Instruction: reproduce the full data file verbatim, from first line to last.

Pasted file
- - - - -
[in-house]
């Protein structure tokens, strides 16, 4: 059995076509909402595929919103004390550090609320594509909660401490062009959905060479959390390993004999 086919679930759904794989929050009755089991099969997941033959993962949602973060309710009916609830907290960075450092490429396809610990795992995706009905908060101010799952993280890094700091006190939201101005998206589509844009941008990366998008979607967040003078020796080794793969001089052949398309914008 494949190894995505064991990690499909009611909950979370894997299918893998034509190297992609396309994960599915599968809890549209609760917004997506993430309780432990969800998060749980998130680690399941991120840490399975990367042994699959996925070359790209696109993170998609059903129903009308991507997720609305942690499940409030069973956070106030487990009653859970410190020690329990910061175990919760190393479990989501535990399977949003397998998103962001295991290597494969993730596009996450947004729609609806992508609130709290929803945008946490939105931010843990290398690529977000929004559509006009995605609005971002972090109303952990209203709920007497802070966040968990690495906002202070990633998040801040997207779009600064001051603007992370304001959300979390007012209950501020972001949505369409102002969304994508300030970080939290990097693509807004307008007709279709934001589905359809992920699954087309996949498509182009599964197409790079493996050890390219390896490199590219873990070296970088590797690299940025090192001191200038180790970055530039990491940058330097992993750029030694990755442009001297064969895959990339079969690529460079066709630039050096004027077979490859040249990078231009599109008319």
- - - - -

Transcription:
[in-house]
């Protein structure tokens, strides 16, 4: 059995076509909402595929919103004390550090609320594509909660401490062009959905060479959390390993004999 086919679930759904794989929050009755089991099969997941033959993962949602973060309710009916609830907290960075450092490429396809610990795992995706009905908060101010799952993280890094700091006190939201101005998206589509844009941008990366998008979607967040003078020796080794793969001089052949398309914008 494949190894995505064991990690499909009611909950979370894997299918893998034509190297992609396309994960599915599968809890549209609760917004997506993430309780432990969800998060749980998130680690399941991120840490399975990367042994699959996925070359790209696109993170998609059903129903009308991507997720609305942690499940409030069973956070106030487990009653859970410190020690329990910061175990919760190393479990989501535990399977949003397998998103962001295991290597494969993730596009996450947004729609609806992508609130709290929803945008946490939105931010843990290398690529977000929004559509006009995605609005971002972090109303952990209203709920007497802070966040968990690495906002202070990633998040801040997207779009600064001051603007992370304001959300979390007012209950501020972001949505369409102002969304994508300030970080939290990097693509807004307008007709279709934001589905359809992920699954087309996949498509182009599964197409790079493996050890390219390896490199590219873990070296970088590797690299940025090192001191200038180790970055530039990491940058330097992993750029030694990755442009001297064969895959990339079969690529460079066709630039050096004027077979490859040249990078231009599109008319």